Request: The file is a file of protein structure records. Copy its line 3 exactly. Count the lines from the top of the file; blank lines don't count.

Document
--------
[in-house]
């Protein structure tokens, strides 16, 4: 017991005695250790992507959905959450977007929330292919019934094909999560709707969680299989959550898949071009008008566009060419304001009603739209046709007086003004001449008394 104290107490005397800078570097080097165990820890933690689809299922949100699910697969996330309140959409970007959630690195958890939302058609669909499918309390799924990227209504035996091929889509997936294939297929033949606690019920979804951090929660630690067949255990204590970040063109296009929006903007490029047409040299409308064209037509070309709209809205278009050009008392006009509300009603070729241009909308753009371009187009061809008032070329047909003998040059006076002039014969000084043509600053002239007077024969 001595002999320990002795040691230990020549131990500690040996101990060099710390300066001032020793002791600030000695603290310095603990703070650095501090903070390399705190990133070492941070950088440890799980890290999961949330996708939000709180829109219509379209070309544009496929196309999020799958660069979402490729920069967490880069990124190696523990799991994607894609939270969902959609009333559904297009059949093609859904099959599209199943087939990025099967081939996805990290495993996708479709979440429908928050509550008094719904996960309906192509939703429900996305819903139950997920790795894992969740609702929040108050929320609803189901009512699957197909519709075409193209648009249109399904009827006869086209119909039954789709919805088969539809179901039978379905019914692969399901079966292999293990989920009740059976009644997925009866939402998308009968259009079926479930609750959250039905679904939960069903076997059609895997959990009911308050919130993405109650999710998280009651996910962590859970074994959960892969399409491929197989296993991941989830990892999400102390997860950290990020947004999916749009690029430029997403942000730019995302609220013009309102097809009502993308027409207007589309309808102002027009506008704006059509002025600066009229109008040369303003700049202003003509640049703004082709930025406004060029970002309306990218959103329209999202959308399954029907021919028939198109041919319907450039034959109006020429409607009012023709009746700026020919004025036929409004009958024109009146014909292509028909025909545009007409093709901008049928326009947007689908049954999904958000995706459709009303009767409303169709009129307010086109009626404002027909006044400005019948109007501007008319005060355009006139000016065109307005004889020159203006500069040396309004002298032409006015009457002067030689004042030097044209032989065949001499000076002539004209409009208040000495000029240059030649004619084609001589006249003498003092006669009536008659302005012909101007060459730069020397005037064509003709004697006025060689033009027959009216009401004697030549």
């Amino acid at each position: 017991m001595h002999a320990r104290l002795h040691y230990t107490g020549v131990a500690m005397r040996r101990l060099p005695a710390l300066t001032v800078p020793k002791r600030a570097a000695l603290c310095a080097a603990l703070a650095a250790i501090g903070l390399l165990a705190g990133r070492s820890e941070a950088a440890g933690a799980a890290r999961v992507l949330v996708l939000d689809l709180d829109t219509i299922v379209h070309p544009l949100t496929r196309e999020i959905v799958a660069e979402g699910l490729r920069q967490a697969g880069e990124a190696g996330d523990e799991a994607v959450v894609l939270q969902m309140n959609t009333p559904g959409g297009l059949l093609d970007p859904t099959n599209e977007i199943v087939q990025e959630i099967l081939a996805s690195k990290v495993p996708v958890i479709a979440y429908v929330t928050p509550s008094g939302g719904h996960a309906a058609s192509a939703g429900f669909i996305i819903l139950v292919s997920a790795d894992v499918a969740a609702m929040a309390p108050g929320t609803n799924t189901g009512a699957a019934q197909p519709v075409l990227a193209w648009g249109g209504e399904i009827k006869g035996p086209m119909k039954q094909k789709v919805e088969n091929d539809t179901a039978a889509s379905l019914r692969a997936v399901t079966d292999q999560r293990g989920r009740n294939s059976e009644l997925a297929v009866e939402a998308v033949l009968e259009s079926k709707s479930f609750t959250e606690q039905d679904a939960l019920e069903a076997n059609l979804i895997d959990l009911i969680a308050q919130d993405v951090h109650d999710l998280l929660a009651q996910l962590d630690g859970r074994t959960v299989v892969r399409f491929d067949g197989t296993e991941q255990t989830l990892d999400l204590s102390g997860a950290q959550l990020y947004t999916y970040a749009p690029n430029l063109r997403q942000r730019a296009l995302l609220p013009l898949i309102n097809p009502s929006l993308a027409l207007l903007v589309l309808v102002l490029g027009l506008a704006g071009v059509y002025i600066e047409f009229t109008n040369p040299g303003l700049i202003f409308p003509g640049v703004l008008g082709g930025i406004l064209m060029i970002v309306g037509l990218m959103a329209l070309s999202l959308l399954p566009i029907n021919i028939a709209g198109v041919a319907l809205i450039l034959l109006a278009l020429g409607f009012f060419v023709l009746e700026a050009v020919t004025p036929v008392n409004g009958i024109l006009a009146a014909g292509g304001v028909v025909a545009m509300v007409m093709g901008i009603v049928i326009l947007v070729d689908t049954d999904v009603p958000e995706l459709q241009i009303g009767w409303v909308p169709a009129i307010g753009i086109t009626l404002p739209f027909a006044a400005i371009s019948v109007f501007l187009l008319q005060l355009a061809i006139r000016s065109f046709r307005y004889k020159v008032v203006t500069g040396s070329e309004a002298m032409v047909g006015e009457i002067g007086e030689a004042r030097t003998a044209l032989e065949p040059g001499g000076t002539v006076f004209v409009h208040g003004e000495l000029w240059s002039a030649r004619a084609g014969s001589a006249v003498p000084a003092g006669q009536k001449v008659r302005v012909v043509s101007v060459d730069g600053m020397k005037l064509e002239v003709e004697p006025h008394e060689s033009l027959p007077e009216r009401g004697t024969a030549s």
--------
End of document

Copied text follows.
């Amino acid at each position: 017991m001595h002999a320990r104290l002795h040691y230990t107490g020549v131990a500690m005397r040996r101990l060099p005695a710390l300066t001032v800078p020793k002791r600030a570097a000695l603290c310095a080097a603990l703070a650095a250790i501090g903070l390399l165990a705190g990133r070492s820890e941070a950088a440890g933690a799980a890290r999961v992507l949330v996708l939000d689809l709180d829109t219509i299922v379209h070309p544009l949100t496929r196309e999020i959905v799958a660069e979402g699910l490729r920069q967490a697969g880069e990124a190696g996330d523990e799991a994607v959450v894609l939270q969902m309140n959609t009333p559904g959409g297009l059949l093609d970007p859904t099959n599209e977007i199943v087939q990025e959630i099967l081939a996805s690195k990290v495993p996708v958890i479709a979440y429908v929330t928050p509550s008094g939302g719904h996960a309906a058609s192509a939703g429900f669909i996305i819903l139950v292919s997920a790795d894992v499918a969740a609702m929040a309390p108050g929320t609803n799924t189901g009512a699957a019934q197909p519709v075409l990227a193209w648009g249109g209504e399904i009827k006869g035996p086209m119909k039954q094909k789709v919805e088969n091929d539809t179901a039978a889509s379905l019914r692969a997936v399901t079966d292999q999560r293990g989920r009740n294939s059976e009644l997925a297929v009866e939402a998308v033949l009968e259009s079926k709707s479930f609750t959250e606690q039905d679904a939960l019920e069903a076997n059609l979804i895997d959990l009911i969680a308050q919130d993405v951090h109650d999710l998280l929660a009651q996910l962590d630690g859970r074994t959960v299989v892969r399409f491929d067949g197989t296993e991941q255990t989830l990892d999400l204590s102390g997860a950290q959550l990020y947004t999916y970040a749009p690029n430029l063109r997403q942000r730019a296009l995302l609220p013009l898949i309102n097809p009502s929006l993308a027409l207007l903007v589309l309808v102002l490029g027009l506008a704006g071009v059509y002025i600066e047409f009229t109008n040369p040299g303003l700049i202003f409308p003509g640049v703004l008008g082709g930025i406004l064209m060029i970002v309306g037509l990218m959103a329209l070309s999202l959308l399954p566009i029907n021919i028939a709209g198109v041919a319907l809205i450039l034959l109006a278009l020429g409607f009012f060419v023709l009746e700026a050009v020919t004025p036929v008392n409004g009958i024109l006009a009146a014909g292509g304001v028909v025909a545009m509300v007409m093709g901008i009603v049928i326009l947007v070729d689908t049954d999904v009603p958000e995706l459709q241009i009303g009767w409303v909308p169709a009129i307010g753009i086109t009626l404002p739209f027909a006044a400005i371009s019948v109007f501007l187009l008319q005060l355009a061809i006139r000016s065109f046709r307005y004889k020159v008032v203006t500069g040396s070329e309004a002298m032409v047909g006015e009457i002067g007086e030689a004042r030097t003998a044209l032989e065949p040059g001499g000076t002539v006076f004209v409009h208040g003004e000495l000029w240059s002039a030649r004619a084609g014969s001589a006249v003498p000084a003092g006669q009536k001449v008659r302005v012909v043509s101007v060459d730069g600053m020397k005037l064509e002239v003709e004697p006025h008394e060689s033009l027959p007077e009216r009401g004697t024969a030549s």